How does Strategic Narrative Embodiment differ from other methods?

What do you want for your clients and your coaching practice? What obstacles block the realization of this desire and how do you overcome them?

These are the questions we explore in the Strategic Narrative Embodiment methodology.  We also explore how we typically respond to the obstacles and  ask: “How can we change our response so that we can get the outcome we desire?”

At the end of such a workshop I asked delegates how the method differs from the coaching methods they are use to. Here are some answers:

“More motivation. For me I had to actually feel my obstacles in my body. And as I go through them again in my real life, I will repeat the way I usually react to them, but i won’t be able to shirk it. I would be able to recognise my reactions and I would not be able to let it end there. There is more motivation now to react differently than usual. There is also the insight that says: If I do it differently, I actually know what the purpose is of doing it differently. So there is both the push and the pull to do what I need to do. Very practical not ‘wah-wah (hands flapping in the sky) at all, very practical.”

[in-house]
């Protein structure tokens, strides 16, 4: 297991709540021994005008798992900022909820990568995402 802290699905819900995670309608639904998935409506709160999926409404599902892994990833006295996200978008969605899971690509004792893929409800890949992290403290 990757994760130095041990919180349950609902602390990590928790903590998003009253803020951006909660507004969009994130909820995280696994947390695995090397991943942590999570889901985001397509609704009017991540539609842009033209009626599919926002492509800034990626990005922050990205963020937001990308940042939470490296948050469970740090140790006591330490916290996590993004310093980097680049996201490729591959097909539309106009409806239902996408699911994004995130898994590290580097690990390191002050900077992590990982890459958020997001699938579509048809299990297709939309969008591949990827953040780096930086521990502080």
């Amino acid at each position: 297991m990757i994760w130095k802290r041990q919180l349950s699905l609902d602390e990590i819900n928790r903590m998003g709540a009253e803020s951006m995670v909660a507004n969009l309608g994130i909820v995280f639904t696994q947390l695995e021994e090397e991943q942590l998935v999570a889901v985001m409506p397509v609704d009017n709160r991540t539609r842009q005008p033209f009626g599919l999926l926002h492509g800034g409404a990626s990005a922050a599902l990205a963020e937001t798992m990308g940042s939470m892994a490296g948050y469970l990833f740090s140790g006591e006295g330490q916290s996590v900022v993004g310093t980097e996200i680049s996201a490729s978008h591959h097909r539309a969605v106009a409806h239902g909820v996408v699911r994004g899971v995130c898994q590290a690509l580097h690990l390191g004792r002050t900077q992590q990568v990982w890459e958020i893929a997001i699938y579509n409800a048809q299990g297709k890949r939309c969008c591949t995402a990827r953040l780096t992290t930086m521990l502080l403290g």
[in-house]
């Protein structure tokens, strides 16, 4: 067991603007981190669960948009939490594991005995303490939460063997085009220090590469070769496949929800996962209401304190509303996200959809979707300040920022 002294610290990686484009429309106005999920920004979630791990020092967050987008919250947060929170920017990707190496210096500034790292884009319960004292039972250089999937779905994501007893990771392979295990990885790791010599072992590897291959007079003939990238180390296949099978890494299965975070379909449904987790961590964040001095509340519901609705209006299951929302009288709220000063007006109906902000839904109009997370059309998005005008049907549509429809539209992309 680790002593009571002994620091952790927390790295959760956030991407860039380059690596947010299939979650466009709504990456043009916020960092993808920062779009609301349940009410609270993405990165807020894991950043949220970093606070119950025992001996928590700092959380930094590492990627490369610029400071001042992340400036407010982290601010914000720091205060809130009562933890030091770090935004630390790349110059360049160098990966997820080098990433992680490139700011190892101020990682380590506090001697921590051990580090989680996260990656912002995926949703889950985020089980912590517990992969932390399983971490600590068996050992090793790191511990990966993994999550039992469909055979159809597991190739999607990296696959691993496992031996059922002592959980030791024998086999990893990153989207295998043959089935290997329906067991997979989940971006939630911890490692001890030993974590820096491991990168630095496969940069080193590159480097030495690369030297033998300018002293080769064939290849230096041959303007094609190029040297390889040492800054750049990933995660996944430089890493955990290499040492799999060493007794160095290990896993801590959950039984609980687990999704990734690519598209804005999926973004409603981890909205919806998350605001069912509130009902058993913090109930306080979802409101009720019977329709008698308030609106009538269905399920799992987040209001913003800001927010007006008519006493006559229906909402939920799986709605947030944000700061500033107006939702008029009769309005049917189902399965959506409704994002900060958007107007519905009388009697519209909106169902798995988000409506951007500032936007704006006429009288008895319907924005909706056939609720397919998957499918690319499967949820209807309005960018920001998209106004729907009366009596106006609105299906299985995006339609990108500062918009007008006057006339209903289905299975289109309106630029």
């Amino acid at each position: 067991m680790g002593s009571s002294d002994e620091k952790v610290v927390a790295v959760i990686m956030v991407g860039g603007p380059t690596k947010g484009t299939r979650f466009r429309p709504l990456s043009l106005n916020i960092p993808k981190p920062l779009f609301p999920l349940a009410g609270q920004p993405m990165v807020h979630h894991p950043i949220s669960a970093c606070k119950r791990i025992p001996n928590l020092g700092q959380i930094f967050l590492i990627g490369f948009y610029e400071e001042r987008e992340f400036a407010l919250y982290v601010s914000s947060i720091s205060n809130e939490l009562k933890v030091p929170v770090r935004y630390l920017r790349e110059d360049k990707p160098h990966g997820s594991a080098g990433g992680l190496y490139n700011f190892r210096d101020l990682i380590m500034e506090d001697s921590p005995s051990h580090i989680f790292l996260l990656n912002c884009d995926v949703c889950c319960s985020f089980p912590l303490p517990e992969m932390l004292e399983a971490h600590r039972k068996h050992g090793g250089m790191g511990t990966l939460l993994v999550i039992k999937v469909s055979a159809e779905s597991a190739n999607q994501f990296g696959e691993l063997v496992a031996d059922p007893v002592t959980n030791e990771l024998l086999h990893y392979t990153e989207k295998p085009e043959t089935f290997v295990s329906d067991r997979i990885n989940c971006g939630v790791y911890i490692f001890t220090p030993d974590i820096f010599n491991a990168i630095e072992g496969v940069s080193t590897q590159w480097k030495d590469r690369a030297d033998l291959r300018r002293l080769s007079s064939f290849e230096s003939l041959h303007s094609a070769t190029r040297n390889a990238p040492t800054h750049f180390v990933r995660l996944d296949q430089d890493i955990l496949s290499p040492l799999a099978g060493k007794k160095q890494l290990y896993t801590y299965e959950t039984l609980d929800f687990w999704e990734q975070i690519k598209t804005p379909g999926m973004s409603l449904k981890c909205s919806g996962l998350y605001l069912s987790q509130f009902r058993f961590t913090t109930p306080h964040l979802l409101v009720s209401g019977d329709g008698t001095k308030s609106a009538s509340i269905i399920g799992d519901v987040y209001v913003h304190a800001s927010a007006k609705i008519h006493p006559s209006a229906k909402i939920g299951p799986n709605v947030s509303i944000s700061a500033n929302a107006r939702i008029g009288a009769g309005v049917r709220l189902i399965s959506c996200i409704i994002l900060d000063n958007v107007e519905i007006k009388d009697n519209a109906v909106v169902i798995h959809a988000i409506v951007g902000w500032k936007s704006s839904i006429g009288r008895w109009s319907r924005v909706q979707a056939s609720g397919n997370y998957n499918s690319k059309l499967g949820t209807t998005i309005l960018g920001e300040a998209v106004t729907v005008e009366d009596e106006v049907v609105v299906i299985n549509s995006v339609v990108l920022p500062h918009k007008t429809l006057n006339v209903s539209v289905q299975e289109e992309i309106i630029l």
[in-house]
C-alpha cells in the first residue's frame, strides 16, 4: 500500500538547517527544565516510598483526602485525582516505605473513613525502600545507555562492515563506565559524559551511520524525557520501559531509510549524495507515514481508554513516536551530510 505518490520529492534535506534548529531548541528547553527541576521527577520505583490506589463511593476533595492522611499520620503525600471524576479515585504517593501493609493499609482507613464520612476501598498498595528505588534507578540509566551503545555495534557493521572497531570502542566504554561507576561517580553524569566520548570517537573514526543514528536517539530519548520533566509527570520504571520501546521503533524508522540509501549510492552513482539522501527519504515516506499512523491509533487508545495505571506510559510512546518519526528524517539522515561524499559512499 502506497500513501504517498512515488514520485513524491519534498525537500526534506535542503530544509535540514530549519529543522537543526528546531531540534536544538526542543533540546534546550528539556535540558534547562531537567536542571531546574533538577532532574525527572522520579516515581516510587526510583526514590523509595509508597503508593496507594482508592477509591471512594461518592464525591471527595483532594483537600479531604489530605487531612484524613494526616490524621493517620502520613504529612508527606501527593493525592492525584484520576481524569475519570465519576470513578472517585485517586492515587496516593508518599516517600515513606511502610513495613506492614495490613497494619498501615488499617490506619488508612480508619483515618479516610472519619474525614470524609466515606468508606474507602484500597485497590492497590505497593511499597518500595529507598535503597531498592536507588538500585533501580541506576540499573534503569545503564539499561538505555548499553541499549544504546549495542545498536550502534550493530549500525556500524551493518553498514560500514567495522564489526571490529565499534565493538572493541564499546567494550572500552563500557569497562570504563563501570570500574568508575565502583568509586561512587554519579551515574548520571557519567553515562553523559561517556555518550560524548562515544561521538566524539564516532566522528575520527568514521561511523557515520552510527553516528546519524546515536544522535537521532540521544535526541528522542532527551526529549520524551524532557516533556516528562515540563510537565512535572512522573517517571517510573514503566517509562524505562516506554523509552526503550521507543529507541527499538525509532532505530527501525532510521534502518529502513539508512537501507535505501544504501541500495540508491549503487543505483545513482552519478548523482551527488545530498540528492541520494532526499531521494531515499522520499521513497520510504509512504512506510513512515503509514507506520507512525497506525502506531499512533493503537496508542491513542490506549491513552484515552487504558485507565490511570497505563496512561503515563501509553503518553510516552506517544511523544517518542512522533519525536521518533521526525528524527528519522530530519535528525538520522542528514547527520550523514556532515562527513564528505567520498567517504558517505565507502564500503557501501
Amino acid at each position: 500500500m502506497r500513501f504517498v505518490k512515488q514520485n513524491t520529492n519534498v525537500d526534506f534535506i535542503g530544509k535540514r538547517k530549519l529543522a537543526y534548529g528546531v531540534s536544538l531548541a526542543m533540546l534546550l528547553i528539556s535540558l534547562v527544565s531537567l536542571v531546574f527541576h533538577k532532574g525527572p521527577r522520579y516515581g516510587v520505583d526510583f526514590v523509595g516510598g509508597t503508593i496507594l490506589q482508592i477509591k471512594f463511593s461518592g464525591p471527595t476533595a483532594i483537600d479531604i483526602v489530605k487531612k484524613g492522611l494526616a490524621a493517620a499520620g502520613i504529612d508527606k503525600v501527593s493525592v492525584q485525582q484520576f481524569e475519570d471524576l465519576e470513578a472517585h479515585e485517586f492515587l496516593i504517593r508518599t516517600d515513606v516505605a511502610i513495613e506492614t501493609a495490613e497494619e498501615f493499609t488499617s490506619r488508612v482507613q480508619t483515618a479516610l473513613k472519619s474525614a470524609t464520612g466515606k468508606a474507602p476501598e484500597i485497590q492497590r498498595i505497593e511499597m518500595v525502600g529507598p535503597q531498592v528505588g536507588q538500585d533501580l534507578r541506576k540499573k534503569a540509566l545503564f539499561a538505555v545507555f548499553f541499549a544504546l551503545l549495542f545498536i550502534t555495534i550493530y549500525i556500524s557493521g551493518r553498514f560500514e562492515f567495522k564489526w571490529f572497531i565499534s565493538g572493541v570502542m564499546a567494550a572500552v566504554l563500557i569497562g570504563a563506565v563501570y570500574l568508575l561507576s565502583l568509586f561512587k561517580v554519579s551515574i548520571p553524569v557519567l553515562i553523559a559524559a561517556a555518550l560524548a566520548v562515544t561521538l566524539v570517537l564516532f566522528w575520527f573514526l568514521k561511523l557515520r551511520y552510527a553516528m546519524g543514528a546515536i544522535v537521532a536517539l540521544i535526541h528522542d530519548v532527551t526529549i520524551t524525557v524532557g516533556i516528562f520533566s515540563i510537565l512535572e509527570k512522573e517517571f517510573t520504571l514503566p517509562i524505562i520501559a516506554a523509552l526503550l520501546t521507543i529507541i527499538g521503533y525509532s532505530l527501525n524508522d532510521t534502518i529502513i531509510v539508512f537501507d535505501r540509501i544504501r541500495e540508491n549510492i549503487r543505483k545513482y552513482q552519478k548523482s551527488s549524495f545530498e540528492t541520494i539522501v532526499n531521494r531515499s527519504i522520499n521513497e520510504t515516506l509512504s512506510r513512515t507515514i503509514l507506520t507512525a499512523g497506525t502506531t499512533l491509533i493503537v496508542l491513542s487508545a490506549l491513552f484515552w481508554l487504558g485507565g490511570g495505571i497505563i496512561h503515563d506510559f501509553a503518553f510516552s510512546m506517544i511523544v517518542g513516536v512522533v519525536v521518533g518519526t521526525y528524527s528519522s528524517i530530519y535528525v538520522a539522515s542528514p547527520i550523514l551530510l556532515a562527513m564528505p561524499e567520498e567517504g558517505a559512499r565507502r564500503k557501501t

“I have to echo that. My cognitive space is safe space. You know: ‘done it before, been there before.’ This embodiment work…I mean… I had nausea when I was in my obstacle place and I came out and I don’t have that nausea now. I actually felt in my body how bad that position is for me. I have to take responsibility for that. I felt nausea also in that other place, my reaction to my obstacles. And I am doing that. I am keeping myself there. This is not a means to beat myself up over it, but just to see it, recognise it, so it can be looked at and moved through. Really powerful, really powerful. I mean, it’s not going to go away. This is what happens and it will happen again, but now I can respond to it differently.”

“I was amazed at how unstable the position was that I chose to sit in – immense instability. I wanted to choose a reflective thinking position. I might have expected it to be stable, but discovered it was not. In my thinking position, my leg was not stable, by moving it, the stability came in. When I move I work at things, but when I am sitting, i ponder and I think too much. I think I am strategising, but it isn’t. I am just thinking about the problem and making it larger.”

“I had a very positive experience. It is very different from what I am used to because I didn’t realise how much body work would be involved. I think as coaches we spend so much time in our heads and in other people’s heads that to get out of it and do something physical makes an enormous difference.”